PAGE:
Address to convocation

by Dr. Roch Carrier

Sir Wilfred Grenfell College


(June 5, 1997, Gazette)

I would like to thank your college for the honor it has conferred upon me. I find it extremely telling that I am receiving this doctorate on the occasion of the 500th anniversary of John Cabot's voyage.

For like Cabot, the artist is an explorer, a discoverer, an innovator. Like him, the artist is a dreamer, a dreamer of impossible dreams, a dreamer of things that are still to come. Yet John Cabot fulfilled his dream, he convinced his financiers, he organized his crew, he crossed the ocean, he sailed against fierce winds and succeeded in reaching the shores of Newfoundland. He achieved his dream because he was an artist, and artists are those who carry out their dreams so they can share them with society. Dear students, you have chosen the arts because you are following a dream. I know that you have not chosen the arts to escape reality -- for the arts are not a way of evading real life. On the contrary, the arts are a voyage into the most secret, mysterious heart of reality. The arts are a flight into that place where the past, which nourishes reality, meets the future, where reality is transformed through the forces of creativity. The artist is a voyager who explores the lives of humans as well as of animals and objects. The artist seeks to reveal the secrets of the unknown and the familiar, of the subconscious and conscious worlds. The artist imitates nature which seeks constantly to renew itself in the wealth and variety of its forms and colors. While a modern manager, enamored of downsizing and streamlining, would be perfectly happy with three species of birds (small, medium and large), and with three colors (white, black and grey), nature has produced and continues to produce hundreds and thousands of species. The artist is never satisfied -- at the end of his adventure, he still wants to add to the dizzying variety of what has already been expressed, and what is part and parcel of our human heritage.

Because he is a dreamer, the artist is also a person who has a very strong sense of reality. John Cabot was able to collect the material means to organize his expedition. Artists must learn to acquire the material conditions that will allow them to make tangible their visions. This is one of the most difficult challenges they face.

To say this is not an attempt to downplay the role of the artist -- it is merely being honest. In the contemporary world, people are subjected to a constant barrage of distraction: sports, politics, gurus and soothsayers of every stripe imaginable...and the artist, whether he wants to or not, has to compete with all of this noisy chatter. The artist must make himself heard within this universal cacophony -- he has to make himself heard, for his voice is essential.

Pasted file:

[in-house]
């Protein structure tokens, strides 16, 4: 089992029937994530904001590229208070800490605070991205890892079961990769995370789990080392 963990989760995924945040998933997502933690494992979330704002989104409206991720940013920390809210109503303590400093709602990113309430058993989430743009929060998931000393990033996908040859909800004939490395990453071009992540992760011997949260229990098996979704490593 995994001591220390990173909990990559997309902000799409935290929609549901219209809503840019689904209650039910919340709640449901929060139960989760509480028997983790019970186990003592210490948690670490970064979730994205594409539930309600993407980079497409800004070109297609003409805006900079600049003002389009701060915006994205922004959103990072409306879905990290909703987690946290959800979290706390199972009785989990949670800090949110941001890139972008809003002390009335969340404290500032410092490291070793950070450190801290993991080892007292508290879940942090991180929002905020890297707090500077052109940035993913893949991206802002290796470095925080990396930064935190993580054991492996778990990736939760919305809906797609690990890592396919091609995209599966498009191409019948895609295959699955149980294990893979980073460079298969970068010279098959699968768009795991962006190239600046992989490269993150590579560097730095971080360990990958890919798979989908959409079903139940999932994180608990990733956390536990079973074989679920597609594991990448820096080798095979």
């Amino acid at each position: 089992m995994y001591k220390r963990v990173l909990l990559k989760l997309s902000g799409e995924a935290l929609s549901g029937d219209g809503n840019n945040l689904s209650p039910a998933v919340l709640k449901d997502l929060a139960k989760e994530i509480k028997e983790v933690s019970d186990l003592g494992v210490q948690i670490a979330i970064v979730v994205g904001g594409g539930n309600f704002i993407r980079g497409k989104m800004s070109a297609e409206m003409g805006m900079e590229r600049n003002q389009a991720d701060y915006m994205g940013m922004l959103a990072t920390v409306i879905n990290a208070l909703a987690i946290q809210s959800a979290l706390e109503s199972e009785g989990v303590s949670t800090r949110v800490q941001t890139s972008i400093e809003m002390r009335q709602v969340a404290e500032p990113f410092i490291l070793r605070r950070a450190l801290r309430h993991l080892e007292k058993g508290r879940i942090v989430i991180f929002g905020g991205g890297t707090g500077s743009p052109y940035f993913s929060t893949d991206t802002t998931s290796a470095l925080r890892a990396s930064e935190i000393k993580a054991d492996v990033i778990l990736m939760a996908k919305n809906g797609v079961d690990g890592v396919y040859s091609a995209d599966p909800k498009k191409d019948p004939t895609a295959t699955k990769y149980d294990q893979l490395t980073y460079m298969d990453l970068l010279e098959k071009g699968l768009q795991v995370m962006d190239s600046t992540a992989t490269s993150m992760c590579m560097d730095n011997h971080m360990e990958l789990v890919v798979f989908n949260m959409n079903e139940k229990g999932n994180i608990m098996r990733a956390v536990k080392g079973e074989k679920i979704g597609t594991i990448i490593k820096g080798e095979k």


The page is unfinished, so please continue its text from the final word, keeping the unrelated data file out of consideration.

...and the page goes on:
In Newfoundland and Labrador, the work of the artist is perhaps even more important than elsewhere, and I congratulate this college for the work it has done for the arts.

Every time that I travel here, people tell me how concerned they are for the culture of your province. They give me detailed explanations of how life has changed, and how they fear that your profound and beautiful cultural tradition may be lost. They also voice their fears that your cultural tradition could be irrevocably damaged, or discarded, or done away with entirely by the new values of a changing economy.

Your identity, the conservation of your identity, its affirmation, its metamorphosis and its representation: these are honorable goals for the artists of this province.

Dear students, you are fortunate to have grown up surrounded by a popular culture that is deeply rooted in your society, that is enduring and strong, born of the life and work experience of your fathers and mothers. This is a great treasure indeed. This is the material with which you will build your dreams. You will celebrate this culture even as you rebel against it -- for it is normal for young people to reject the past and look to the future -- you will deconstruct it, as the modernists would say, you will transcend it -- and in the end, you will add your own mark to it. You are the inheritors of a uniquely authentic culture, and this is your strength. When you look out upon the world from the vantage point of your island, never forget that you are seeing it from a perspective that is your own, and no one else's. This originality that is inherent in your gaze, your intelligence and your sensibility will be the guarantee of your success.

My dear friends, you began the studies that you have now completed because you had a dream. Don't stop dreaming. Societies change and will continue to change, they undergo periods of difficulty and they wonder what the future holds -- these societies need dreamers. Our societies need dreams, for they cannot evolve without a vision. If nobody had ever dreamt of flying like a bird, we would never have invented airplanes. If nobody had ever dreamt of swimming like the fish in the sea, Cabot would never have come -- he would never have had a ship to man and would never have come to Newfoundland, which would never have existed. Dreamers are the architects of the future. Our changing society needs them, and they need you. In order to recognize themselves, societies need the image in the mirror that is given them in the dreams of artists.

Dear students, you have a role to play. Your undertakings in the arts will never be easy, but I can ensure you that there is no role that is finer, or more rewarding, or more important. Enter into your new lives with passion and conviction -- your adventure will be every bit as exciting and important as was John Cabot's, for like him, you will be the authors of the future.